2011 Archive

Settling on WordPress

After realizing I don’t have time to create my very own, homegrown dream static blog-publishing system, I decided to go with WordPress.

Why? Because it’s familiar, I know how to create themes for it, there’s tons of great plugins, and it can be tweaked to be exactly how I want it relatively easy. So here’s how I do mine.

Scripta Theme

I have pretty strict theme requirements. Because if I don’t like the way my website looks, I don’t want to write for it. Thankfully, WordPress is easy to theme.

I started with a fluid CSS layout, and tweaked the HTML and stylesheet until it was just what I wanted. From there I split it up into the appropriate files (header.php, footer.php, etc.), added WordPress’s PHP functions, and voilà: Scripta was born.

Scripta is extremely minimal, and probably wouldn’t suit most bloggers. The navigation has to be edited manually, it doesn’t have a sidebar, no previous/next links, and doesn’t even include the code necessary to allow comments. After all those things were stripped away, I was left with an extremely lightweight theme that not only looks great, but places perfect emphasis on my content. In fact, “scripta” is Latin for “writings”.

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First Corona SDK Hackathon Went Great. Ansca’s first-ever Corona SDK Hackathon (yesterday) couldn’t have went better.

There were tons of attendees, both local AND remote (online). People were hard at work all day (as you can see in the video—if you click the title of this blogpost).

Hetal did a great job keeping the virtual attendees “in the loop” via the UStream chat and Ansca’s twitter account during the entire event.

Carlos and Walter (Ansca’s co-founders) were there from start to finish, and many other Ansca team members (Eric, Josh, Sean, Reiko, Alix, Tom, and Gilbert) were there for many hours mingling with the attendees and also providing help when needed.

I was there (with Biffy!) to help anyone with any Corona-related questions or challenges they were having trouble with. And while I did end up helping a handful of folks, for the most part, it seemed like just about everyone knew what they were doing—even those who were just recently introduced to Corona!

Towards the end of the event, I was in the room when the winners were being chosen, and let me tell you, it was a difficult decision because of the sheer quality of submissions that came through. We were all blown away by what people were able to do in just 12 hours (less if you include any breaks they might’ve taken).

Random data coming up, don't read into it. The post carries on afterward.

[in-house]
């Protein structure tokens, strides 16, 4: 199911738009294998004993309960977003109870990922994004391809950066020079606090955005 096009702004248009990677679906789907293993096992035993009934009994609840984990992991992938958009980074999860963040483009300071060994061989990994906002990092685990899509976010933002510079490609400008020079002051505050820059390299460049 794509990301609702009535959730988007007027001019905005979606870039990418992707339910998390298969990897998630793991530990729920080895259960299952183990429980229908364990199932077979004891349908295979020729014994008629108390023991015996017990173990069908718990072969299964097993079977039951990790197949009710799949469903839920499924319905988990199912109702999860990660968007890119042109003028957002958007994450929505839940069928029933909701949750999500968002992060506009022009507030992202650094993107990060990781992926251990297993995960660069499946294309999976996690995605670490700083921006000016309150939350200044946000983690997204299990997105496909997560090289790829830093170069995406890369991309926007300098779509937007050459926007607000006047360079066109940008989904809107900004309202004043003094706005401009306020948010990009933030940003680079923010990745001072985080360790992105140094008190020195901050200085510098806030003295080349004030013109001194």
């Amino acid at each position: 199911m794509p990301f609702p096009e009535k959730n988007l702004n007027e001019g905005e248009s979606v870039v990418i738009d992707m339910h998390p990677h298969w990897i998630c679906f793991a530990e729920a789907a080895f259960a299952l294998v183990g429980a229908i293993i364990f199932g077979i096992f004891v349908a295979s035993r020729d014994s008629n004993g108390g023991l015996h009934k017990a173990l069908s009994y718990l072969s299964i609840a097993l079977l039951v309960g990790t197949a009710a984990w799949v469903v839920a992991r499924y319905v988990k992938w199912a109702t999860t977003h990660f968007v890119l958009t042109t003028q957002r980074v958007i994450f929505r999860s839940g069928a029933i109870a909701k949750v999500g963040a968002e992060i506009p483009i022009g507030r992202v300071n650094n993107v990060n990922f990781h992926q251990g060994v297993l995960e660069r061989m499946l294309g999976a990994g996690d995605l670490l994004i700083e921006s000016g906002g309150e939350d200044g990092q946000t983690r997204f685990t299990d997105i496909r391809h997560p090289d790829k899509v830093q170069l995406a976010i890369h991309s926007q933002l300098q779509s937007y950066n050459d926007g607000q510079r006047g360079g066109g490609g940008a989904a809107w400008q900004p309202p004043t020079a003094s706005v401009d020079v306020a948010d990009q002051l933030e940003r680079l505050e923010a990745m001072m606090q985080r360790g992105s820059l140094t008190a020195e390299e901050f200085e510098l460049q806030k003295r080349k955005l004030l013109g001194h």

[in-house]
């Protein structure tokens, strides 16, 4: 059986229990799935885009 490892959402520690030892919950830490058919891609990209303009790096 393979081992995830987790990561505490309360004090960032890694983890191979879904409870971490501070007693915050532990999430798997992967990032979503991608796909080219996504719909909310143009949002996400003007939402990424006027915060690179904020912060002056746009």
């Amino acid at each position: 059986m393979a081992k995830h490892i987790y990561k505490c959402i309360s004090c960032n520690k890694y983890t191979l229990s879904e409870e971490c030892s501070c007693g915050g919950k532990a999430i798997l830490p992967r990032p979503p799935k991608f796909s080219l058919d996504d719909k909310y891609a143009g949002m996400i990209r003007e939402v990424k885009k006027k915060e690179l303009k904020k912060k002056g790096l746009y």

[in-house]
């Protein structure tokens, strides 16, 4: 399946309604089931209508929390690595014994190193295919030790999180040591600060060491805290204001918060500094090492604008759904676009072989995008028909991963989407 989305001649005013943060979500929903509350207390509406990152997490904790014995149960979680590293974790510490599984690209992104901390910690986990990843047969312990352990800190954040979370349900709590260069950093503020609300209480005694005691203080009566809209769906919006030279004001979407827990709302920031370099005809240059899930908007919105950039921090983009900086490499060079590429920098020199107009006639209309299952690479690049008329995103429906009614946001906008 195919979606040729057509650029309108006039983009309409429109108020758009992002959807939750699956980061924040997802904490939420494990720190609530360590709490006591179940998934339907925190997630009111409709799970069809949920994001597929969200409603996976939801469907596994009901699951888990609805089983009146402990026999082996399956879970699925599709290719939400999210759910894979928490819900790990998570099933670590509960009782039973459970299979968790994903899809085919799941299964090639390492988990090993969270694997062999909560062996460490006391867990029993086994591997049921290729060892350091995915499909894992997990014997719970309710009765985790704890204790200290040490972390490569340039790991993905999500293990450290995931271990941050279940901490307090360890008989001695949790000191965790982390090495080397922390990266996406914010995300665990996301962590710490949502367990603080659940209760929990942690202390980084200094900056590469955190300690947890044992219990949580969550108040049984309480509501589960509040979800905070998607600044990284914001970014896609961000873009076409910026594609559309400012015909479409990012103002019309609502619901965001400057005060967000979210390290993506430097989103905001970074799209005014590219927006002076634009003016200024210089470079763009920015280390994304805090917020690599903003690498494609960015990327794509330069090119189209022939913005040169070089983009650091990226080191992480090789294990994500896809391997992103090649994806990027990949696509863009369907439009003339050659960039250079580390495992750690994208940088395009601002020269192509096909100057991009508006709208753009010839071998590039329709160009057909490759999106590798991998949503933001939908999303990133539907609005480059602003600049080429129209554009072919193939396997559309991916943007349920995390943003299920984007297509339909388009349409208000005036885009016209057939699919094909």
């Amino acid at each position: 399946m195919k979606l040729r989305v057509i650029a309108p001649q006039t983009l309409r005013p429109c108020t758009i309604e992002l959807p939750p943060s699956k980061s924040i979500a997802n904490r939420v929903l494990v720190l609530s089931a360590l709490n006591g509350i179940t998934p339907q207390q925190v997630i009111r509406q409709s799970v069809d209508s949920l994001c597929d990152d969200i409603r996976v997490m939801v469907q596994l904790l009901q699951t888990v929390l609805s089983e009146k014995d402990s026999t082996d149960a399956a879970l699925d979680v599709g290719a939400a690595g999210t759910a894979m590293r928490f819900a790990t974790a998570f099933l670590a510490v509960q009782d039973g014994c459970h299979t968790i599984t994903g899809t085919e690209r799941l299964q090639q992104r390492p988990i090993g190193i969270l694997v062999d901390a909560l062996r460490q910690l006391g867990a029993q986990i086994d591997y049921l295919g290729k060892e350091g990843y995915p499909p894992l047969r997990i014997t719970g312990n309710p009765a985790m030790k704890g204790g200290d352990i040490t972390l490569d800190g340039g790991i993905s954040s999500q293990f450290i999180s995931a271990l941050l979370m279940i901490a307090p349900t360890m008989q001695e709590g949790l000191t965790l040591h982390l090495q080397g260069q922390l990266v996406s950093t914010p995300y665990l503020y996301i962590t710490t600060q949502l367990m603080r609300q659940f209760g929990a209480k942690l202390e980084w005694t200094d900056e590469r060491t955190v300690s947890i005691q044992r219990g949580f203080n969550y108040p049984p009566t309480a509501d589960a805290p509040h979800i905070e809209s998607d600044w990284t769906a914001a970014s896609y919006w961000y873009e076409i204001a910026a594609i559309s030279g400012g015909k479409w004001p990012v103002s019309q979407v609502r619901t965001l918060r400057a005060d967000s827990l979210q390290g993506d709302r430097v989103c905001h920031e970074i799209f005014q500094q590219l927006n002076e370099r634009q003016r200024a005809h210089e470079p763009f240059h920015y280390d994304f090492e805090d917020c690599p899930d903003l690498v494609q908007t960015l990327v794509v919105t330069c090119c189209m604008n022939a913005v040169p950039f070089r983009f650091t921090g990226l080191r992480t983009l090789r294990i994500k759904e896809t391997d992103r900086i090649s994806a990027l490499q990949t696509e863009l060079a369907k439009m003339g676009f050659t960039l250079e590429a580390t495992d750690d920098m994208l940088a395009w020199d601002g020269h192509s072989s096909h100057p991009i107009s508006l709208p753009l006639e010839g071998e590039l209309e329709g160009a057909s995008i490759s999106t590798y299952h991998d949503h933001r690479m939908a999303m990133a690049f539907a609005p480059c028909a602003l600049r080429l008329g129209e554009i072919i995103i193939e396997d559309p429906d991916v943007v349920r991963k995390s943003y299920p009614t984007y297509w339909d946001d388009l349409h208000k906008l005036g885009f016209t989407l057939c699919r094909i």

What might be done to fix Dell?. Ben Brooks:

It’s interesting just how far Dell has fallen and how little value that name carries in today’s consumer mind. Dell is not only taking a beating from Apple, but HP has its own OS for mobile now and Google has its own hardware company for mobile now — Dell is getting hammered from every angle.

Michael Dell, in 1997:

“What would I do?” Mr. Dell said to an audience of several thousand information technology managers. “I’d shut it down and give the money back to the shareholders.”


Year of the Copycats?. It’s the year of the copycats alright, just not the year they sell very much.

(via Shawn Blanc)

HP Needs to do Something with webOS. Personally, I wish webOS was iOS’s closest competitor. Now that Google may have scared off those who jumped on the Android bandwagon, maybe this is HP’s chance:

Given the fears that some have over what Google’s control of Motorola could mean for other Android makers, some have suggested the deal might leave the door open for HP to get more aggressive about licensing its webOS to other device makers.


Indeed, licensing webOS would put phone makers in the same position they may find themselves in with Google — that is, competing against the same company whose software they are using. This, tech historians note, is not something that has tended to work well in the tech industry.

The problem is, if HP can figure out a way around that problem, then so could Google… and there would be no reason for manufacturers to switch from Android.

(via Carlos Icaza)

Solar Powered Mac Keyboard by Logitech. This keyboard addresses my number one complaint about wireless anything (which is why my keyboard and mouse are both wired), which is, the need to swap out the batteries.

Behold, the Wireless Solar Keyboard K750 for Mac:

According to the company, even standard indoor lighting is enough to charge the keyboard, and with a full charge, the K750 can operate for three months in total darkness. Which means that in real-world use, you should never have to worry about running out of juice.